VOLVO’s unprecedented ditching of their V8 Supercar program last year once again created a robust discussion about the future direction of the regulations utilised by Australia’s top racing category.
And when I mean ‘robust’ I of course mean 15% robust and 85% reactionary, emotional, naysayer rubbish.. but that’s social media for you, isn’t it?
While discussions about ‘consumer relevance versus entertainment’ were bashed over people’s heads on Facebook, the underlying thought by many was ‘Should GT3 replace the current regulations?’
This may surprise some, but I don’t think so.
I will admit that there is significant appeal to the thought of Australia’s top racing teams all running GT3 machinery for 16 race meetings a year in Australia and New Zealand. Imagine, Shane van Gisbergen in a Triple Eight McLaren, or Garth Tander and James Courtney trading paint in a pair of Walkinshaw Porsche’s – and that’s before we get to a factory-backed Nissan team of four GTRs.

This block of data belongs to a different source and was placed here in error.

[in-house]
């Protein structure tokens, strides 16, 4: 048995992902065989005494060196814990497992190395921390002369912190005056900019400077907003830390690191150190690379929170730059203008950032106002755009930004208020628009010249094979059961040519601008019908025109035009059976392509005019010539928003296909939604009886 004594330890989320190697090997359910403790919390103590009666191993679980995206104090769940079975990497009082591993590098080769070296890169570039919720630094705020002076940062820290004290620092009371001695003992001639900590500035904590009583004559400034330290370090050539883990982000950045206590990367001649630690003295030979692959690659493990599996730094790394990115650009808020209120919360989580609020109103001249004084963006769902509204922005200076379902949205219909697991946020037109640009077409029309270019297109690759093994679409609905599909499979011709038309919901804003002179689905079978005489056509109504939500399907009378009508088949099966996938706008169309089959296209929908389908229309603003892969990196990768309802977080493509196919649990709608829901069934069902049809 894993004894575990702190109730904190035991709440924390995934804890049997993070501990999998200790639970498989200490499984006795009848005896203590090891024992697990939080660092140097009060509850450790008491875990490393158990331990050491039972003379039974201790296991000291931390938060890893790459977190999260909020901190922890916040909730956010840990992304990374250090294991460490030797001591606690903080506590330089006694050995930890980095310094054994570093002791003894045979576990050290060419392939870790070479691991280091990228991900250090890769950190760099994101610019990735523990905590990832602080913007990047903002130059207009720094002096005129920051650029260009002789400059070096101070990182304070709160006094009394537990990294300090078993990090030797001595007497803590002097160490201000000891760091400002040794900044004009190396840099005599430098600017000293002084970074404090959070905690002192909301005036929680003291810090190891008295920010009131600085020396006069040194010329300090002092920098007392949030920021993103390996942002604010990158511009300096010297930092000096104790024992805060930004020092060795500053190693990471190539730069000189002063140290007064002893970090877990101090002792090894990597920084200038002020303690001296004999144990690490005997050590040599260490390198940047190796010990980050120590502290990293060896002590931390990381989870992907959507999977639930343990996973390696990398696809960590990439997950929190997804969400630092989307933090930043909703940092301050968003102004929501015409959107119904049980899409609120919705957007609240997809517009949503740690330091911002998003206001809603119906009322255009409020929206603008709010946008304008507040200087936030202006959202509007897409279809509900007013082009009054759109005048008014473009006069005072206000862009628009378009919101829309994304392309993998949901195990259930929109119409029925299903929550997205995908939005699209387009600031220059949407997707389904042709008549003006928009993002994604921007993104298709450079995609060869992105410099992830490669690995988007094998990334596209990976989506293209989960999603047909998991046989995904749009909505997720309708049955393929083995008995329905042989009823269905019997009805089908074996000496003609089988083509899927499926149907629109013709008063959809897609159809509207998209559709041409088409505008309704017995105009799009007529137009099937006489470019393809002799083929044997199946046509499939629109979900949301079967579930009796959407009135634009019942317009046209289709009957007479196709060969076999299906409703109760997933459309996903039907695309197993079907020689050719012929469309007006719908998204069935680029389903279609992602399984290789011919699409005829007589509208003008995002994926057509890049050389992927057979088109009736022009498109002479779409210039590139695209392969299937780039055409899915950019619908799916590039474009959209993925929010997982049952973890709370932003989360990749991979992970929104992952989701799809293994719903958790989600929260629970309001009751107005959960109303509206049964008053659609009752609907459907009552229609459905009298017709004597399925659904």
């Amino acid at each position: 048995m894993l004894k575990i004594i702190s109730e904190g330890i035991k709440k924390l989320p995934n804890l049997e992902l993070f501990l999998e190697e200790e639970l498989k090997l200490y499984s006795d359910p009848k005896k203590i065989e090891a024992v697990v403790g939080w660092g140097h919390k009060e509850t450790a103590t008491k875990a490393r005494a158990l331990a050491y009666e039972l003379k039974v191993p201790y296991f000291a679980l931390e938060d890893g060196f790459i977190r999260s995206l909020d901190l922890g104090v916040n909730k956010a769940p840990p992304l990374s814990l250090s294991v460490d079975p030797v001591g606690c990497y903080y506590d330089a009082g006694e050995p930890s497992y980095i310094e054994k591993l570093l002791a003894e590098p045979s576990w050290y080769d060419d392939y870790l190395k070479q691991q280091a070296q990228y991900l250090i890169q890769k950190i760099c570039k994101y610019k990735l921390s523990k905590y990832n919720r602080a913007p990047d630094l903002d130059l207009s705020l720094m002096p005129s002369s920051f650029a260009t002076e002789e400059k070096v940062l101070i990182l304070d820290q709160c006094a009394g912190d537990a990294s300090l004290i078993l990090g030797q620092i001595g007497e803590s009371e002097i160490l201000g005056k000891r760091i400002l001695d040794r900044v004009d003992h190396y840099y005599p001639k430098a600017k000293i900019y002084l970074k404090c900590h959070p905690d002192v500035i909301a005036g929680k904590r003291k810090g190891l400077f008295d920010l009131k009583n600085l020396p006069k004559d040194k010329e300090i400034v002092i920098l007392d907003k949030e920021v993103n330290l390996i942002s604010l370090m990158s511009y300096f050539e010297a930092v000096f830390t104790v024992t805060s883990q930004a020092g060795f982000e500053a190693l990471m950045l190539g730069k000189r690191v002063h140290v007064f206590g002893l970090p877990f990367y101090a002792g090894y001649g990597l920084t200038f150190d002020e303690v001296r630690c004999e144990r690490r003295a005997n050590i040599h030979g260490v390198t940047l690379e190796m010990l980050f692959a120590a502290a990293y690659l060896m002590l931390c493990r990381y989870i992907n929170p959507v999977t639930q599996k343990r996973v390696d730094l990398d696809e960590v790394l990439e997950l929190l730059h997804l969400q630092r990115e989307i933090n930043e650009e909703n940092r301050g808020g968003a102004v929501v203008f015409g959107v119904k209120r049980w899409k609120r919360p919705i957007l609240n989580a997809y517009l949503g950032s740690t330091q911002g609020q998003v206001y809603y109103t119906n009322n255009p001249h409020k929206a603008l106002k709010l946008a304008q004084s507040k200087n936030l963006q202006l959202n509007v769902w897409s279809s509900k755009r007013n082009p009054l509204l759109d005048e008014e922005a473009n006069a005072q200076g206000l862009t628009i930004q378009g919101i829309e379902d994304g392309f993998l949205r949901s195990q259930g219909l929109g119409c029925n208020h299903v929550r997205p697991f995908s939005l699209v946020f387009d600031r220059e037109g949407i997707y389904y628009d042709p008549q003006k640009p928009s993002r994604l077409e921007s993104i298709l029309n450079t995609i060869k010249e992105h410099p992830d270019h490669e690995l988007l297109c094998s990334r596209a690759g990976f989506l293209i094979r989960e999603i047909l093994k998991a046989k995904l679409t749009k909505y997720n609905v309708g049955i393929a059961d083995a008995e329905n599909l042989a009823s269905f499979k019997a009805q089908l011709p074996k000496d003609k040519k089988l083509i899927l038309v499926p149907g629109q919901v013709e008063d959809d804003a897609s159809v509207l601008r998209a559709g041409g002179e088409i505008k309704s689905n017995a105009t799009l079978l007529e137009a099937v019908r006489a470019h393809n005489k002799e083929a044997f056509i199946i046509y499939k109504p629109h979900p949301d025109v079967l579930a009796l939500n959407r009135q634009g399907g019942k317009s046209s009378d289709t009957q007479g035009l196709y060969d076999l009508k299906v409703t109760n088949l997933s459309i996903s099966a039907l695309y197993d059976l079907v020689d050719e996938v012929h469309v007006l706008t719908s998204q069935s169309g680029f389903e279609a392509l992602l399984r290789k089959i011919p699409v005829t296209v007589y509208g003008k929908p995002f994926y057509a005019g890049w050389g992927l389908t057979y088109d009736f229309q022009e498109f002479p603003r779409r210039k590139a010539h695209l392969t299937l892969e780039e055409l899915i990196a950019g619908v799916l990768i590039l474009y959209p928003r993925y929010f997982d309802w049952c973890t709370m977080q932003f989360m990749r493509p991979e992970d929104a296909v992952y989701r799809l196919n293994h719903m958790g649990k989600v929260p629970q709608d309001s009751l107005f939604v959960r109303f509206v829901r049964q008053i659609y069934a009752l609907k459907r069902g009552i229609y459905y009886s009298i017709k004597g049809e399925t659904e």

But I’ve been around the cars for years now – I was PR for the Bathurst 12 Hour when we introduced GT3 cars into the race in 2011 (which, by the way, a lot of people said was a mistake. Huh.) so, without sounding like I’m blowing smoke up my own backside, I feel like I’ve been part of the education process for Aussie fans.
And unquestionably, the cars are extremely popular relative to pretty much anything else in the sport here, save Supercars.
Yet why do 40,000 people go the 12 Hour when 200,000 go to the 1000?
And if we had GT3 cars in the 1000, would that mean 300,000 people would go instead? I don’t think so.
If people want GT3 cars to be part of their lives so desperately, the product is there, right now, for them to embrace in big numbers should they wish – often at cheaper prices than attending a major Supercars event.
And yet, as sensational as it is, only a couple of thousand people will attend the Phillip Island 101 GT3 race in a few weeks time despite the fact a plethora of top V8 names (and teams) will be racing there.